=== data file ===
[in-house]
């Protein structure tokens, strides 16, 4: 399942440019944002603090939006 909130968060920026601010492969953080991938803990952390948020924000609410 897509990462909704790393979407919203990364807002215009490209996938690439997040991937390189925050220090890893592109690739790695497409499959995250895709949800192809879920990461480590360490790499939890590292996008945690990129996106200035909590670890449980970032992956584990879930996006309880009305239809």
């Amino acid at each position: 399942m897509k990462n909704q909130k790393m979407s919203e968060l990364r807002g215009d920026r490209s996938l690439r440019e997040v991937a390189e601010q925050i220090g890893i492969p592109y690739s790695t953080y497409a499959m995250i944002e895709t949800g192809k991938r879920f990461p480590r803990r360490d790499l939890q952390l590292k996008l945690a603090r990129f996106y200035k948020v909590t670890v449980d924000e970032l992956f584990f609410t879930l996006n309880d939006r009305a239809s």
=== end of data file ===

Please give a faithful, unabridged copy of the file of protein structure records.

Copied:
[in-house]
């Protein structure tokens, strides 16, 4: 399942440019944002603090939006 909130968060920026601010492969953080991938803990952390948020924000609410 897509990462909704790393979407919203990364807002215009490209996938690439997040991937390189925050220090890893592109690739790695497409499959995250895709949800192809879920990461480590360490790499939890590292996008945690990129996106200035909590670890449980970032992956584990879930996006309880009305239809």
């Amino acid at each position: 399942m897509k990462n909704q909130k790393m979407s919203e968060l990364r807002g215009d920026r490209s996938l690439r440019e997040v991937a390189e601010q925050i220090g890893i492969p592109y690739s790695t953080y497409a499959m995250i944002e895709t949800g192809k991938r879920f990461p480590r803990r360490d790499l939890q952390l590292k996008l945690a603090r990129f996106y200035k948020v909590t670890v449980d924000e970032l992956f584990f609410t879930l996006n309880d939006r009305a239809s």